It seems that for many years people have been digging up and tripping over mysterious rocks all around the UK. Sometimes the circumstances have been far from mysterious, an unusually shaped piece of metal dug up whilst weeding or a stone on the lawn that we are quite sure wasn't there the day before.
Occasionally, however, the circumstances are much more spectacular, the lady woken up by a loud bang in the middle of the night only to find a stone on her third floor balcony, or the farmer who swears he saw a fireball hit the ground late at night whilst assisting in the birth of a calf, and even the man knocked off his bicycle by what must have been a falling meteorite. Over the summer and autumn of 2004 the Great British Meteorite Hunt has dealt with these enquiries and hundreds more.
You might think that spectacular eye-witness accounts are bound to be meteorites, but alas no. A stone that appears on a balcony would appear to have fallen from the sky but when it turns out to be a mineral-lined geode, something very terrestrial indeed, one may just have to accept that it fell from a balcony above, or perhaps was even thrown from below.
Perhaps the hardest events to explain are when people see a fireball land in a field, or behind the house, or in the neighbours garden, but the specimen presented is a perfectly ordinary and innocent terrestrial rock.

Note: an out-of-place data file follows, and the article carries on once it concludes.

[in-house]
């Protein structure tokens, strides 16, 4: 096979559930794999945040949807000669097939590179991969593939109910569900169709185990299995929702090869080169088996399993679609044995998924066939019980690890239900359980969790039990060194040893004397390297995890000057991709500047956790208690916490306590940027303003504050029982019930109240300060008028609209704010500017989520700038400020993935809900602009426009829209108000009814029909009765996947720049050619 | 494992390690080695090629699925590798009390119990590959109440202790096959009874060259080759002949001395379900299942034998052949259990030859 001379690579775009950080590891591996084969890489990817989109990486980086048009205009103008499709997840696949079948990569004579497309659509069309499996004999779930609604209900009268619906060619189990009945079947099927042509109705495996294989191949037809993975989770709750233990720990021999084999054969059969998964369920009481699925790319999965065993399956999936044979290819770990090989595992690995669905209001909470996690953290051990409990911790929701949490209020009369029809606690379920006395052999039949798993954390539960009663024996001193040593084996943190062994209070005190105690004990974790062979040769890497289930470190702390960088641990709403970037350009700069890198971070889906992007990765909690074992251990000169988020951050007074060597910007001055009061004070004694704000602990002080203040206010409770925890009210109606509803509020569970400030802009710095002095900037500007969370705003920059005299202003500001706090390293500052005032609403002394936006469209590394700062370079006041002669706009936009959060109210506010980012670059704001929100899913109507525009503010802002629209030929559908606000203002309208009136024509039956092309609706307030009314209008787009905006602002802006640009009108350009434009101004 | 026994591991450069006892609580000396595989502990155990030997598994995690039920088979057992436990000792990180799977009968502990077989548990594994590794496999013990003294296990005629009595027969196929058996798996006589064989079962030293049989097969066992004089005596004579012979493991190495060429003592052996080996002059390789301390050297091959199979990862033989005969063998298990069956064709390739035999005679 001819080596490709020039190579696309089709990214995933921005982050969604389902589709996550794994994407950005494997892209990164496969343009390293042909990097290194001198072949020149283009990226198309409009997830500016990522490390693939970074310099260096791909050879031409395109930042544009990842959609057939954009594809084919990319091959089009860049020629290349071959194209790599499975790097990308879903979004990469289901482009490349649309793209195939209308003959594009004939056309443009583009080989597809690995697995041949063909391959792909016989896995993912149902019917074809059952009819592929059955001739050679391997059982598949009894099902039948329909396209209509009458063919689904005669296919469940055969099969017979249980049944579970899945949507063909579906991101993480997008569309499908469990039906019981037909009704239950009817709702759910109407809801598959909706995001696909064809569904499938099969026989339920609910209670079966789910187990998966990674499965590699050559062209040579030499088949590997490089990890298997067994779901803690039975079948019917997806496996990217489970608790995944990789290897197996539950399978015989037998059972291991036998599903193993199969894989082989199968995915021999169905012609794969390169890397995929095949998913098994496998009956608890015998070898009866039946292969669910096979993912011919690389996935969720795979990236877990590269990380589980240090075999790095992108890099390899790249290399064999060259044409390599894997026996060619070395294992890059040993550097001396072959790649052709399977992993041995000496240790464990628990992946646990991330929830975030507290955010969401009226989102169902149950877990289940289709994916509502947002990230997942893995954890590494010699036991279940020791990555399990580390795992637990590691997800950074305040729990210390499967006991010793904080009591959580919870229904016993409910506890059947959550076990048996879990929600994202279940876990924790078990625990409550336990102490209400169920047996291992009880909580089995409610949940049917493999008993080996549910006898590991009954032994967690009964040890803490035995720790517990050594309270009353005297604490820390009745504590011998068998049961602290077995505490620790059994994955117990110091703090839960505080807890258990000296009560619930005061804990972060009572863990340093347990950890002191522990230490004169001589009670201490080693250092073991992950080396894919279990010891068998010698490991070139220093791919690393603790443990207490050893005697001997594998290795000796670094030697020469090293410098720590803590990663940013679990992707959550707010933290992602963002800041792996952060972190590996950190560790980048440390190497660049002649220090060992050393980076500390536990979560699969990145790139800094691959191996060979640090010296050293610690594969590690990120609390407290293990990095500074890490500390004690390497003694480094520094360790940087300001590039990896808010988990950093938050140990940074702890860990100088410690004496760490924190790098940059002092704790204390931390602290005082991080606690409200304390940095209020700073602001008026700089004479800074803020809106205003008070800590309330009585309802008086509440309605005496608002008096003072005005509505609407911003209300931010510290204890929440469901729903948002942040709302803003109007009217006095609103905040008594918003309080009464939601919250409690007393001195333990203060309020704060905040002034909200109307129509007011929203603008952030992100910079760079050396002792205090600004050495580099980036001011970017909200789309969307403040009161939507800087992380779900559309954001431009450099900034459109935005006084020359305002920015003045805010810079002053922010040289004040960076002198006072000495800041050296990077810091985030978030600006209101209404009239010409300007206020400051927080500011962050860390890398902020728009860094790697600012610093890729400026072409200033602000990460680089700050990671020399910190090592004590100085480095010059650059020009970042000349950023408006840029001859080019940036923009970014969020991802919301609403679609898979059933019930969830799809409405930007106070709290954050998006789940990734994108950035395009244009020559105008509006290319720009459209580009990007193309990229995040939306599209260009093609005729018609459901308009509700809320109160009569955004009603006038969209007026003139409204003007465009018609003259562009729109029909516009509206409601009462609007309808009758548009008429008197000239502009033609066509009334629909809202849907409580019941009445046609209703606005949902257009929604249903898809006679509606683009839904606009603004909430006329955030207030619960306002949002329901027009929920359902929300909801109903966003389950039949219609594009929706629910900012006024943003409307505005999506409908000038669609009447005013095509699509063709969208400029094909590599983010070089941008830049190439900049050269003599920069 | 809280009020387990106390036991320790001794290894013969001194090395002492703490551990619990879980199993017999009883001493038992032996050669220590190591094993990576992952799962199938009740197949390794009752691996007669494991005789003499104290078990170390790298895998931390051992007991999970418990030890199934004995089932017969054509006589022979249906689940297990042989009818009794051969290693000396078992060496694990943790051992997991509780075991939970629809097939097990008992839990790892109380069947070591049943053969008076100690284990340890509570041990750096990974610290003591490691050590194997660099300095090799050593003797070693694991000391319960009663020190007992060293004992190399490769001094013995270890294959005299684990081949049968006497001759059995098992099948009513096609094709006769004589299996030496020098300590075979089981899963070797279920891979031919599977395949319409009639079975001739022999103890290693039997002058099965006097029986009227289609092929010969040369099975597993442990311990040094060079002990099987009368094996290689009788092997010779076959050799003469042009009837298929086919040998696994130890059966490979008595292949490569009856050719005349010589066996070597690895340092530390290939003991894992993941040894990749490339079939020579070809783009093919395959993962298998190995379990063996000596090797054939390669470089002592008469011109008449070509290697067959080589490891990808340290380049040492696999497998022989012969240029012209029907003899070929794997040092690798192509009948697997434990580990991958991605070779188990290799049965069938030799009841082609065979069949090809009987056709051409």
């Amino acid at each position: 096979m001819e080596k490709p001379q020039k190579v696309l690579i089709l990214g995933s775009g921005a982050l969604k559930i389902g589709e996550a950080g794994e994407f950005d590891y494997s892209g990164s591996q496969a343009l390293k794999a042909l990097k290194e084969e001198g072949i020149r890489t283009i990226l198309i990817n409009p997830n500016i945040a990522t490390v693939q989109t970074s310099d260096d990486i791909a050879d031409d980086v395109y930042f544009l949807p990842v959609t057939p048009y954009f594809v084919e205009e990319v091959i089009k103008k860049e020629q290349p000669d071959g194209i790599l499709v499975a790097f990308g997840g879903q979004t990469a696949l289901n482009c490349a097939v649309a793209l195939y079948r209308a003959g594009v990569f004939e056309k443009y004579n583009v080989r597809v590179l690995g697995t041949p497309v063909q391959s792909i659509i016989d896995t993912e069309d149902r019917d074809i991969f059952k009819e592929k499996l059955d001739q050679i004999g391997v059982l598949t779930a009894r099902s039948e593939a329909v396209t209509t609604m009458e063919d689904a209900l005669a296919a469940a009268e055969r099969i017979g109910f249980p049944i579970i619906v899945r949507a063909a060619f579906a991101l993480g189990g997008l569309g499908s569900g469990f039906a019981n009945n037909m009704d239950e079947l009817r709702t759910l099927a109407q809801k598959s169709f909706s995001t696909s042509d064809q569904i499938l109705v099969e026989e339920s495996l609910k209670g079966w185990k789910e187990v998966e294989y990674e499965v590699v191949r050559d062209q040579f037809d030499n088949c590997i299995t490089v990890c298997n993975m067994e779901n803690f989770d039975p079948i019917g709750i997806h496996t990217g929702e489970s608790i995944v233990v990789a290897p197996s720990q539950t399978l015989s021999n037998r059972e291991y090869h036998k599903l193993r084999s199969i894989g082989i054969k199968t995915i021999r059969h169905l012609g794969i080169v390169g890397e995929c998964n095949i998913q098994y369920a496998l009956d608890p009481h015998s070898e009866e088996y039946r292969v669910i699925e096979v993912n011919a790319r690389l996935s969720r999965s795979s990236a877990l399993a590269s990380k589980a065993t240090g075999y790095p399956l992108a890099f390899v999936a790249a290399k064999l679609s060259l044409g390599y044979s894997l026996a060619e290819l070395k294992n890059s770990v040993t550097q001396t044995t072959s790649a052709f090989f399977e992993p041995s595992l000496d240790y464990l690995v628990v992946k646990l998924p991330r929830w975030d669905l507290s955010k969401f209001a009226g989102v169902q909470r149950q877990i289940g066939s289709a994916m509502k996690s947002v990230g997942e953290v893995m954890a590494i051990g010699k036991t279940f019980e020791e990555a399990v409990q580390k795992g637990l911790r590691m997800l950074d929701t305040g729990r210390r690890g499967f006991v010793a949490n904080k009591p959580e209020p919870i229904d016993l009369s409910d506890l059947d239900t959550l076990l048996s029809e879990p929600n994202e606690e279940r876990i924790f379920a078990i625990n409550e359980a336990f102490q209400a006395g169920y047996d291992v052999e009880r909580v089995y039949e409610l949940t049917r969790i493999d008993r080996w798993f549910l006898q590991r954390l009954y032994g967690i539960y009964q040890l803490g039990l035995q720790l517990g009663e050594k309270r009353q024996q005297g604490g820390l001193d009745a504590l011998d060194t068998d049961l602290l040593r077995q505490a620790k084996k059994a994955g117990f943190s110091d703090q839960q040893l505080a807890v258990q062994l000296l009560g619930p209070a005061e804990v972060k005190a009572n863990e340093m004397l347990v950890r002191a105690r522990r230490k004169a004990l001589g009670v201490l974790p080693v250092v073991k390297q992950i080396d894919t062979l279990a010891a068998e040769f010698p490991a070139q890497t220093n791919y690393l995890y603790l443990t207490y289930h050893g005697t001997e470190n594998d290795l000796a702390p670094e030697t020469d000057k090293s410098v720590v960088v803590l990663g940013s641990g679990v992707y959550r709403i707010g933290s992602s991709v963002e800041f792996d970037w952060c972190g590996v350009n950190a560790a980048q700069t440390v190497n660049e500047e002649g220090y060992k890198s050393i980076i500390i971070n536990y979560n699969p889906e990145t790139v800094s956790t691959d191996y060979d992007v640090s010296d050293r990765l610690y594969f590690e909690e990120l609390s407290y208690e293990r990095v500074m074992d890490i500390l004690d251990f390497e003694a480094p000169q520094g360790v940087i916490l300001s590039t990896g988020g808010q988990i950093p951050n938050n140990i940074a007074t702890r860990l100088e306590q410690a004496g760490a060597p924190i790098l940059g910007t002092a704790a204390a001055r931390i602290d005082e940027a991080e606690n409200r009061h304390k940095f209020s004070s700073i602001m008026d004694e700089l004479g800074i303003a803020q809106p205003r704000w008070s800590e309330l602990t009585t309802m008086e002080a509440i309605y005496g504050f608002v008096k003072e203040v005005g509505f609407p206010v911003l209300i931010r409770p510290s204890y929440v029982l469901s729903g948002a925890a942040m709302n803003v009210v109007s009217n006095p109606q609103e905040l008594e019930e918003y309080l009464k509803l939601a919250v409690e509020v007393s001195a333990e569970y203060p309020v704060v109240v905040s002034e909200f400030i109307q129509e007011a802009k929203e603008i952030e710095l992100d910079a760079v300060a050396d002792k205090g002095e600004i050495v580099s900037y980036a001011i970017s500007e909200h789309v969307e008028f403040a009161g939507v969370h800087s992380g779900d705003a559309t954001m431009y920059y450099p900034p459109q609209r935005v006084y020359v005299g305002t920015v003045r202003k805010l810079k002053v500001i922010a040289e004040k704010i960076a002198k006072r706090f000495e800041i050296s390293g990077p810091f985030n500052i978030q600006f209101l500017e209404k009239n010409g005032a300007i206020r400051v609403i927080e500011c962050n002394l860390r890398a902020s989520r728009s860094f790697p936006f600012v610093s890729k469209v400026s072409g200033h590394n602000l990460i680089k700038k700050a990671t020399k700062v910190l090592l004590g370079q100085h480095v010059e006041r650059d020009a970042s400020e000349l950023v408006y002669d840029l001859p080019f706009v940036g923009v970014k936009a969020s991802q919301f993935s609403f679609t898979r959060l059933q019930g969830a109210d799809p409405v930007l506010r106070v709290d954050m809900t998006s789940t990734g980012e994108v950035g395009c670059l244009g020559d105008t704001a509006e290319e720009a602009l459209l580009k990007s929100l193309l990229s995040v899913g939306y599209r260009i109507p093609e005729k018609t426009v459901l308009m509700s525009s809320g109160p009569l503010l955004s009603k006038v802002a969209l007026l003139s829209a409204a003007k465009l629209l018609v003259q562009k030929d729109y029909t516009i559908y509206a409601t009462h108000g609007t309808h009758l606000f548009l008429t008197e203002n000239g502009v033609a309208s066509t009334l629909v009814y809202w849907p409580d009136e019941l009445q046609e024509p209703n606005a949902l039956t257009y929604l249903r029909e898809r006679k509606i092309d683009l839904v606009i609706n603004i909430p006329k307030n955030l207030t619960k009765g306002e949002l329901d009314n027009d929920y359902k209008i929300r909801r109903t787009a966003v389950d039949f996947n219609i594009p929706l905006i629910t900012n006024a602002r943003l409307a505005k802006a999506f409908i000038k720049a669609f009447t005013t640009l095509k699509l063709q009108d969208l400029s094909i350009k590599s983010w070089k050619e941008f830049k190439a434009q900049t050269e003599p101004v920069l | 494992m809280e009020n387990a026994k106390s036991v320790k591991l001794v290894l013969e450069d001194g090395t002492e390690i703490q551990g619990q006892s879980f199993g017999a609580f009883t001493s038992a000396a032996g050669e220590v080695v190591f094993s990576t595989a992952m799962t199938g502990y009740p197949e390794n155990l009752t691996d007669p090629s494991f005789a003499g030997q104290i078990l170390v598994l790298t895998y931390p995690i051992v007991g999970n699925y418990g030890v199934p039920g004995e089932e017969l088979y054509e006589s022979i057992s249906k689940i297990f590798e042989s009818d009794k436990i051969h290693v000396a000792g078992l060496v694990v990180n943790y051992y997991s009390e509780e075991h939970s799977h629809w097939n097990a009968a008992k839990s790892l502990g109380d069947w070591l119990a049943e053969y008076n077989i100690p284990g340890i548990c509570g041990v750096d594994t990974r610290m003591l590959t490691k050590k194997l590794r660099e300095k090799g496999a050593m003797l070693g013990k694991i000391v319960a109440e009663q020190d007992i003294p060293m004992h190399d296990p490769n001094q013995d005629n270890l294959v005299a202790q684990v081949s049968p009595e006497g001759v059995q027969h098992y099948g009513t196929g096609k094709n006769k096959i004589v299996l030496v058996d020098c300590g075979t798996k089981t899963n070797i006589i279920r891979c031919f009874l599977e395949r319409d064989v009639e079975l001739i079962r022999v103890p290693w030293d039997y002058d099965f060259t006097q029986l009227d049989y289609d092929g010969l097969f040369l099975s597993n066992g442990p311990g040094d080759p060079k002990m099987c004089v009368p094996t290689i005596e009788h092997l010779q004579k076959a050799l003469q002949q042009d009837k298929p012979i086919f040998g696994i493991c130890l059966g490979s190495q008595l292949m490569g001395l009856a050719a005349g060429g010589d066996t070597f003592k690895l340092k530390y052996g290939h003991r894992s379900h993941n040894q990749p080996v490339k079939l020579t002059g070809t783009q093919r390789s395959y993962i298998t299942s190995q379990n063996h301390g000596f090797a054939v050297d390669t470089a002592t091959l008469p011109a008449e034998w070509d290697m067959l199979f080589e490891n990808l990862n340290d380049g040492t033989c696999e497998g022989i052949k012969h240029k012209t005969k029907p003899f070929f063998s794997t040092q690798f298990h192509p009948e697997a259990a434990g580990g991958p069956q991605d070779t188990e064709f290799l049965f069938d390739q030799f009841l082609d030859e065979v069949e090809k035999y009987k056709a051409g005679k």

Having observed a fireball it is quite understandable that they are convinced of the authenticity of their specimen, sometimes to the point that an expert opinion is of little consequence. What probably explains such events is that it is very difficult to judge the distance of a fireball, it can be 70 miles away and look as if it is disappearing over the top of the house or behind a hedge. In fact if it is a fireball then it is quite probably more than 20 miles up in the air. Sometimes there may even be a more mundane explanation. They saw it fall and then picked up the wrong rock!
There has been a tremendous response to the Great British Meteorite Hunt with over 1000 people submitting the details of their specimens to the website. Of these around 100 were examined further as possible meteorites. Only one, however, so far has been confirmed as a meteorite and, embarrassingly enough for the Great British Meteorite Hunt, it fell in Ireland!
So there are still only 20 British meteorites, and this does make us the bottom of the European meteorite league. We do know, however, that there are meteorites out there, may be as many as one per square kilometer, just waiting to be found.
But that, unfortunately in our rainy climate, is the real challenge. Perhaps we'll have to wait for the next British meteorite to come crashing through someone's roof, however, at the end of the day does it really matter where they land? With meteorites it's where come from that counts!